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kgruskin 07-03-2011 09:39 PM

How to Learn Boat Building in San Diego, suggestions, advice, etc. wanted
I have been interested in learning to build boats for quite some time but haven't had the time to seriously look into this until recently. Originally I thought seeing I'm in San Diego where there is such a large boating community that it would be somewhat easy to find resources such as classes I could sign up for or local boat builders where I could donate my time for for free in exchange to learn. Unfortunately from what I've found online this does not seem to be the case. As far as I can tell there really isn't anything in the area like this at all.

I'm hesitant to try learning from just books, but if this is what I have to do I will. It just seems that this will take much longer due to the mistakes I'll make along the way that an experienced builder could save me the time from making. With all of that said what I am looking to do is eventually build a sailboat of about 30' in length. I don't expect to be able to do this for quite sometime and plan to start small. I want to eventually build something that would be seaworthy with glass construction and high quality. High quality meaning high end materials and construction techniques that would produce a boat capable of sailing around CA, trips to Catalina and all around Mexico while having the confidence the boat can handle any conditions that a boat manufactured by Pearson, Tartan or the likes of C&C could handle.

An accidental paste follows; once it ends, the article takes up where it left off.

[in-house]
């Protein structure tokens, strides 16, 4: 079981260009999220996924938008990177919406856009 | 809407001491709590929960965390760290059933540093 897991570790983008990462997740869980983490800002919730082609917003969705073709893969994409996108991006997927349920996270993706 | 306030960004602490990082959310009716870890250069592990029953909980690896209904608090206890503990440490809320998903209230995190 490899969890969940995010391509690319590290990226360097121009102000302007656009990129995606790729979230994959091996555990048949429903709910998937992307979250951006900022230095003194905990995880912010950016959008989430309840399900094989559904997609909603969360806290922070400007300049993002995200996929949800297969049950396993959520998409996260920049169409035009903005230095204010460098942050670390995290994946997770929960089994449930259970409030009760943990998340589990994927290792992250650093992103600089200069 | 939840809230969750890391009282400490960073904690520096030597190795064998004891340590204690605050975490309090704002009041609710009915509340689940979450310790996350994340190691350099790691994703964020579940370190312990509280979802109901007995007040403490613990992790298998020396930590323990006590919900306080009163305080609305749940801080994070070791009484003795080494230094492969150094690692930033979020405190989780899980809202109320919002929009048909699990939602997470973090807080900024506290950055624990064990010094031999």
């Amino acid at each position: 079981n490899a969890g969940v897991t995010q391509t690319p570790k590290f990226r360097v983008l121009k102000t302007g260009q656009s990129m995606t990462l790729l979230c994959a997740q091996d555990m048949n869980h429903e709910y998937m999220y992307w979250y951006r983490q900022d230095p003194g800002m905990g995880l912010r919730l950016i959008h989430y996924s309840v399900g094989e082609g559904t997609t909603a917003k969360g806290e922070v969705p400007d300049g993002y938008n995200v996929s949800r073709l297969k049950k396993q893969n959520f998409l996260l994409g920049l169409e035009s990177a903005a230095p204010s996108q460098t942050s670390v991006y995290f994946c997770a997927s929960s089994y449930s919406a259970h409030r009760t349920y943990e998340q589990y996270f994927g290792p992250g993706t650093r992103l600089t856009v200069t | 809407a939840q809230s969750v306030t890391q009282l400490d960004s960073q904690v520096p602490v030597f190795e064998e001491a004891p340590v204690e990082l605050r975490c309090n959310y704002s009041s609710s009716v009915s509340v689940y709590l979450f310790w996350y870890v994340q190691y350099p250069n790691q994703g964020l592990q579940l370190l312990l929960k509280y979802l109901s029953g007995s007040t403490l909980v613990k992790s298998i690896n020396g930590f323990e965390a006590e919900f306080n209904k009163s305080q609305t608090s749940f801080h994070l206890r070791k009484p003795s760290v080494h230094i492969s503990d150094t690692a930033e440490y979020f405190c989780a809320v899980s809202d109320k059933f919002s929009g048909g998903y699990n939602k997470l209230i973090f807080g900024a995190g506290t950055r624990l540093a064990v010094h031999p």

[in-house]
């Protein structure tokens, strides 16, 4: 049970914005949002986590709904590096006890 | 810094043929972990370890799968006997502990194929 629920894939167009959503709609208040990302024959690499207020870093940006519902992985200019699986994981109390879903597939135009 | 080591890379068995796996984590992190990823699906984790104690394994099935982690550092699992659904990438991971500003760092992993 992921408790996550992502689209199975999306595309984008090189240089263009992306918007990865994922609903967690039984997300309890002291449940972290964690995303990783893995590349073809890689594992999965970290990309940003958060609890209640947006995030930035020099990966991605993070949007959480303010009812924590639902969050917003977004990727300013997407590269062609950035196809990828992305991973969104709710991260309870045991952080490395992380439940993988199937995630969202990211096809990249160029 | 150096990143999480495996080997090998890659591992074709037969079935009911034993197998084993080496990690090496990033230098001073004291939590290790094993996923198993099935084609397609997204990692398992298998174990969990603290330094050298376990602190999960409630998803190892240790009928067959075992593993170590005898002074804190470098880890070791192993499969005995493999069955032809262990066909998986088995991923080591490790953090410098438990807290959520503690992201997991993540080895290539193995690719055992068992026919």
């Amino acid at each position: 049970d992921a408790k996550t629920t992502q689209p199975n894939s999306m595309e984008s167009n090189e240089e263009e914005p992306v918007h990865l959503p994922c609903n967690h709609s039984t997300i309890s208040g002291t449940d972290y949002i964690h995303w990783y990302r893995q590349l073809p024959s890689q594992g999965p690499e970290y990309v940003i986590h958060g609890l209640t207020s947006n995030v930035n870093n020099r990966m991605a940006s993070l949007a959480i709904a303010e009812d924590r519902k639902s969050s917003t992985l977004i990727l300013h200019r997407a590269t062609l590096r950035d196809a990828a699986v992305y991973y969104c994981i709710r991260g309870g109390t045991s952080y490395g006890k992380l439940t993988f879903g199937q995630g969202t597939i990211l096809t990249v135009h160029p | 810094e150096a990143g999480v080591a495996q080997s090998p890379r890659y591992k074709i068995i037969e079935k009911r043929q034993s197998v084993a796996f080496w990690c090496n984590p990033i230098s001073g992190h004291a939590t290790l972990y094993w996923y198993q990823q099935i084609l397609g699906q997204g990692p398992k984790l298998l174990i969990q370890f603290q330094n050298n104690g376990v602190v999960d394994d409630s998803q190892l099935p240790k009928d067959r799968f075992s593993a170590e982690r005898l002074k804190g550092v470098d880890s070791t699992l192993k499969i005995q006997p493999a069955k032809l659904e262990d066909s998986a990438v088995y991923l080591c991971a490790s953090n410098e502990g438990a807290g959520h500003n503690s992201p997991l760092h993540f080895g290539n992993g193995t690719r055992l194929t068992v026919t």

If anyone has any suggested on any ways I could pick up knowledge on boat building and get started I'd greatly appreciate it. My first choice would be to work for free(I wouldn't turn down paid work) on my spare time to pick up the trade or as an apprentice. If this isn't possible here in San Diego I guess suggested reading and routes that others would recommend would be a good start. Traveling for extended periods of time isn't an option as I can't quit my full-time job to learn the trade.

deniseO30 07-03-2011 10:22 PM

Suggest you start here; The Ships Find out who are the key players and who is in charge of the maintaining the boats. You need to be pro active since maritime jobs are closely held within the trade. Hit the books by all means! You can learn so very much! Find a Marine museum that has a active boat building program. The dream of building your own boat is admirable but depending on your age not really practical. Also try your hand on small boat building in traditional construction. (keels, deadwood, timbers, (ribs) planks etc, ) I can say that I'm totally in love with everything about boat building! But, I'm way too far down the road of life to find any kind of employment or position in the maritime trades. If it's your passion.. make it happen!

kgruskin 07-03-2011 10:51 PM

I'm not looking for a career in boat building just to gain the knowledge. At 34 years old I don't think it is too late. Obviously it would have been better to learn while I lived around Annapolis over a summers in high school or college but I didn't have a desire then. The issue is finding any active boat building programs here in San Diego. I've looked but just haven't been able to find anything.

Any suggestions on good books to start with?

fryewe 07-04-2011 12:08 AM